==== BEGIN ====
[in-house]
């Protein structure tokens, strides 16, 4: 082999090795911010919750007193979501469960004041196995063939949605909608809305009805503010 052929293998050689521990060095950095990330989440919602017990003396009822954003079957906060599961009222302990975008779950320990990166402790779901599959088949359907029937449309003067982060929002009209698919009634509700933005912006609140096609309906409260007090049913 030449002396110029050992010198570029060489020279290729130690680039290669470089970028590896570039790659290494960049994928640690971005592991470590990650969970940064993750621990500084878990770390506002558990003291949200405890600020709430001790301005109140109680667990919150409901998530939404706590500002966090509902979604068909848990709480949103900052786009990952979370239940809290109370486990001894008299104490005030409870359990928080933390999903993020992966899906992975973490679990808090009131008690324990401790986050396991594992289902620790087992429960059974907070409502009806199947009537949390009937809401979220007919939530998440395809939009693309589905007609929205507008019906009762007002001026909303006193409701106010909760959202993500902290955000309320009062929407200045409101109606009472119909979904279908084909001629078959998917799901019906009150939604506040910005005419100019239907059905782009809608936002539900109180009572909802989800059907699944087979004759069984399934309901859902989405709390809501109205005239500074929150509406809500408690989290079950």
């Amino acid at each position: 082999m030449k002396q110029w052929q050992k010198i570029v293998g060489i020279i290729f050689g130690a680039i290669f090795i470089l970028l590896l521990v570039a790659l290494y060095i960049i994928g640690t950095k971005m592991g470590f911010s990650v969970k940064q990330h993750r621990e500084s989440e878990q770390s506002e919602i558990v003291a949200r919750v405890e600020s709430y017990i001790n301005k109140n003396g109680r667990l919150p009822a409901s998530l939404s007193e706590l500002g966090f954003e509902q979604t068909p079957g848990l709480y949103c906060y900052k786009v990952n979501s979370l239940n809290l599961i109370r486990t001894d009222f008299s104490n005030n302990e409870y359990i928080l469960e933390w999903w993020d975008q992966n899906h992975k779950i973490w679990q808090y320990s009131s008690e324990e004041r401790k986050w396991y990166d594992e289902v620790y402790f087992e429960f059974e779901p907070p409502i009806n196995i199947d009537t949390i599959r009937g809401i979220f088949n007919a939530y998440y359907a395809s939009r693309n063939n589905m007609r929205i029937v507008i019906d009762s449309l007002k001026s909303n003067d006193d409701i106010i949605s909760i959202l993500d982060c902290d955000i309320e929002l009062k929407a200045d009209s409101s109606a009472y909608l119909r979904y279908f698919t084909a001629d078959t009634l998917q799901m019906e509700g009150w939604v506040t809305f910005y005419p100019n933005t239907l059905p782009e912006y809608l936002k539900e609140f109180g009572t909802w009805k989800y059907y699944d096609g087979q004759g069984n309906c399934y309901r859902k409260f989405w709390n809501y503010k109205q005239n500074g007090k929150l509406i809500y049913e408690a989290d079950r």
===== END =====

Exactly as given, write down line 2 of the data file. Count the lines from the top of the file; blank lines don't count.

């Protein structure tokens, strides 16, 4: 082999090795911010919750007193979501469960004041196995063939949605909608809305009805503010 052929293998050689521990060095950095990330989440919602017990003396009822954003079957906060599961009222302990975008779950320990990166402790779901599959088949359907029937449309003067982060929002009209698919009634509700933005912006609140096609309906409260007090049913 030449002396110029050992010198570029060489020279290729130690680039290669470089970028590896570039790659290494960049994928640690971005592991470590990650969970940064993750621990500084878990770390506002558990003291949200405890600020709430001790301005109140109680667990919150409901998530939404706590500002966090509902979604068909848990709480949103900052786009990952979370239940809290109370486990001894008299104490005030409870359990928080933390999903993020992966899906992975973490679990808090009131008690324990401790986050396991594992289902620790087992429960059974907070409502009806199947009537949390009937809401979220007919939530998440395809939009693309589905007609929205507008019906009762007002001026909303006193409701106010909760959202993500902290955000309320009062929407200045409101109606009472119909979904279908084909001629078959998917799901019906009150939604506040910005005419100019239907059905782009809608936002539900109180009572909802989800059907699944087979004759069984399934309901859902989405709390809501109205005239500074929150509406809500408690989290079950």